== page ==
Concluding Shiur: On Immanence and Transcendence
As this series comes to an end, I want to take the opportunity to consider an issue that has been in the background of a great deal of the discussion throughout. Very often, in fact nearly in every shiur, my discussion of a topic ended inconclusively, without a firm resolution or a conclusive argument about what we should consider the true beliefs of Judaism. I believe that this reflects a very important aspect of the whole endeavor of philosophical reflection of this sort, which I will try to explain below. In this shiur I will argue that the point of reflection of this sort cannot be to reach some sort of ultimate resolution. The reflection must justify itself in other ways, as we will see.
2. On Immanence and Transcendence
The basic tension that has recurred over and over in our attempts to grasp how God relates to the world is between immanence and transcendence. An immanent God is part of the world and a character in history. He is apprehended by prophets, He reveals Himself to human beings, is enraged and by their betrayals and satisfied and joyous when they successfully conform to His will. He punishes the wicked, rewards the faithful and responds to prayers. All of these, however, are aspects of a theological imagination that conceives of God as a person, who as such must be limited in His knowledge and power, bound by time and space, part of the universe rather than the Author or source of it. The alternative is a transcendent God who is quite frankly beyond our imagination, beyond our capacities to describe or understand, utterly mysterious and utterly inaccessible. At best, and even this is debatable, we can describe Him with vague abstractions, as if we are, so to speak, reading His CV rather than meeting him.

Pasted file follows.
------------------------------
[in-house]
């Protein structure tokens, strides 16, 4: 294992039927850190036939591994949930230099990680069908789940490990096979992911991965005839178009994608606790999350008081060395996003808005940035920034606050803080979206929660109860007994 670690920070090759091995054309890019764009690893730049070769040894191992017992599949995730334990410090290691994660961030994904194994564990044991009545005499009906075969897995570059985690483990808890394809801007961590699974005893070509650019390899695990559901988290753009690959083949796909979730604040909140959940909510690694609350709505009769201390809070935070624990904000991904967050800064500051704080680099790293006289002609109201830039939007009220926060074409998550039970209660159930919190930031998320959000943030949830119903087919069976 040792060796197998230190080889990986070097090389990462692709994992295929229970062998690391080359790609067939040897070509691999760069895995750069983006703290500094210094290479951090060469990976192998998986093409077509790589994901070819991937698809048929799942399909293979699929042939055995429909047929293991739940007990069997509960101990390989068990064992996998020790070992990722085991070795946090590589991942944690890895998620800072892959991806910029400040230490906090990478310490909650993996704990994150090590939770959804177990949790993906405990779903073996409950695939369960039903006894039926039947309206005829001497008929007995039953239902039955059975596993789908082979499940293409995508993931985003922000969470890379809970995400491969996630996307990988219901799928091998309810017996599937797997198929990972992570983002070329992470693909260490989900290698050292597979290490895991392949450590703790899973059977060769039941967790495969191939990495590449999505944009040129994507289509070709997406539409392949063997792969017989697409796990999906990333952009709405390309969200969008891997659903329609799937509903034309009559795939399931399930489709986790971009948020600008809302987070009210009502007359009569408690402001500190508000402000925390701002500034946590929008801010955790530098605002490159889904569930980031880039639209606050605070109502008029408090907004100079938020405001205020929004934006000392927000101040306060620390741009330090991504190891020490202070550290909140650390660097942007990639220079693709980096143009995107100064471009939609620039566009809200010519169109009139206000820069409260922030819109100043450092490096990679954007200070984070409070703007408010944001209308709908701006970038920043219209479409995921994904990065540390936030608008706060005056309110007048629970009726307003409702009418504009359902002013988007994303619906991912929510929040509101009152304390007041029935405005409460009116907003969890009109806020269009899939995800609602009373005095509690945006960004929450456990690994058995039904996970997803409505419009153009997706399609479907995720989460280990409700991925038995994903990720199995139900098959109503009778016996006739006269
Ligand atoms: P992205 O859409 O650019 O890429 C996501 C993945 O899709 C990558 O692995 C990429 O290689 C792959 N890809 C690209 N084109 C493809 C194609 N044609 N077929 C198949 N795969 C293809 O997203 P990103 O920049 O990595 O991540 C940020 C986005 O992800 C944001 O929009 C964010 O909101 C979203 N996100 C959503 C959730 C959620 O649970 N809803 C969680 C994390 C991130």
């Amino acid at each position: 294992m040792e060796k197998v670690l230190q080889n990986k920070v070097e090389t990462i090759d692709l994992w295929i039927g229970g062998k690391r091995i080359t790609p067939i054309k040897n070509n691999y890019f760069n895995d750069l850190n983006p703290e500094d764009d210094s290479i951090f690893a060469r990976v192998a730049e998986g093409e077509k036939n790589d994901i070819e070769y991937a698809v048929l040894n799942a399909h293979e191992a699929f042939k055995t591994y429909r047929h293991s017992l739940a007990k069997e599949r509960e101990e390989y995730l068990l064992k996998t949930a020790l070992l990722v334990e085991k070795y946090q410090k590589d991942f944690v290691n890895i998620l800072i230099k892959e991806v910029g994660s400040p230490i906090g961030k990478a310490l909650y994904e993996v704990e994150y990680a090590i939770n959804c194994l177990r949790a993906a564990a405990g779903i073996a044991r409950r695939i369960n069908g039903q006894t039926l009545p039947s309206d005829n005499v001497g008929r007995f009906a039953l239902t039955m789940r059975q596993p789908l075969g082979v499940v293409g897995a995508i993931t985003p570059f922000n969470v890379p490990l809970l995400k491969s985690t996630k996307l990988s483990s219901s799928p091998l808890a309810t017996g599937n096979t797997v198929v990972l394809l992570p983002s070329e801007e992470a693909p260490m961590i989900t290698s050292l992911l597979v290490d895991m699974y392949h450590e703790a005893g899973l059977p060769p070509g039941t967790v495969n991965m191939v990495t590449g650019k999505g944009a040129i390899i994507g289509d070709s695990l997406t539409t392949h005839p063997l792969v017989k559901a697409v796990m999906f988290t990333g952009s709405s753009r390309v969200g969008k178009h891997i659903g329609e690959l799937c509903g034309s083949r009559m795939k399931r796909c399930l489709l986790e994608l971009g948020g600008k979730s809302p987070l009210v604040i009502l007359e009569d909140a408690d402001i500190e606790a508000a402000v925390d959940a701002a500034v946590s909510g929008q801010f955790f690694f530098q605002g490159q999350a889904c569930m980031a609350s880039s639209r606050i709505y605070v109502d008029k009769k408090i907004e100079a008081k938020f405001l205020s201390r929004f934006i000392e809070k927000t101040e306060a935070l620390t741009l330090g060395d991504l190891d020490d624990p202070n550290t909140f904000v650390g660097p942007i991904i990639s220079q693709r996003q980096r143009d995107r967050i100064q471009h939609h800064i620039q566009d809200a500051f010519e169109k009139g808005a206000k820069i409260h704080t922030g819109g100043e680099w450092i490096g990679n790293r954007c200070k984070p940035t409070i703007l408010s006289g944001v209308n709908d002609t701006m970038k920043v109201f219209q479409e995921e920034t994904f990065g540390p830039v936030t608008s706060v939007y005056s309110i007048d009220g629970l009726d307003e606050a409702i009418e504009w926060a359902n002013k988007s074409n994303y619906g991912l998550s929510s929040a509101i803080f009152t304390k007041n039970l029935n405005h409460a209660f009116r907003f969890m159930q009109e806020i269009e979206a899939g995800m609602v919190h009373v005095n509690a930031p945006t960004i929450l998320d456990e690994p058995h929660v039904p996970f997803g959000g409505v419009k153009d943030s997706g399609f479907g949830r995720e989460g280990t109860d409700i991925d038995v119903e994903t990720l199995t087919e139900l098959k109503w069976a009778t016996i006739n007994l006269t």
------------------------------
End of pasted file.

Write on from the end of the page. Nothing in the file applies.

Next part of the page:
Besides its theological importance, the transcendent conception of God is significant because it makes room for other sorts of explanation of events in the world. If God is intimately involved in human affairs, such that He is exquisitely responsive to all that we do, as a strongly immanent conception would have it, then there is little room for scientific explanation and even human initiative is called into question. So if the laws of nature are more than just illusions, and human beings are the authors of their own lives, then God must be removed, at least to some extent, from the world. A transcendent conception of God allows for this.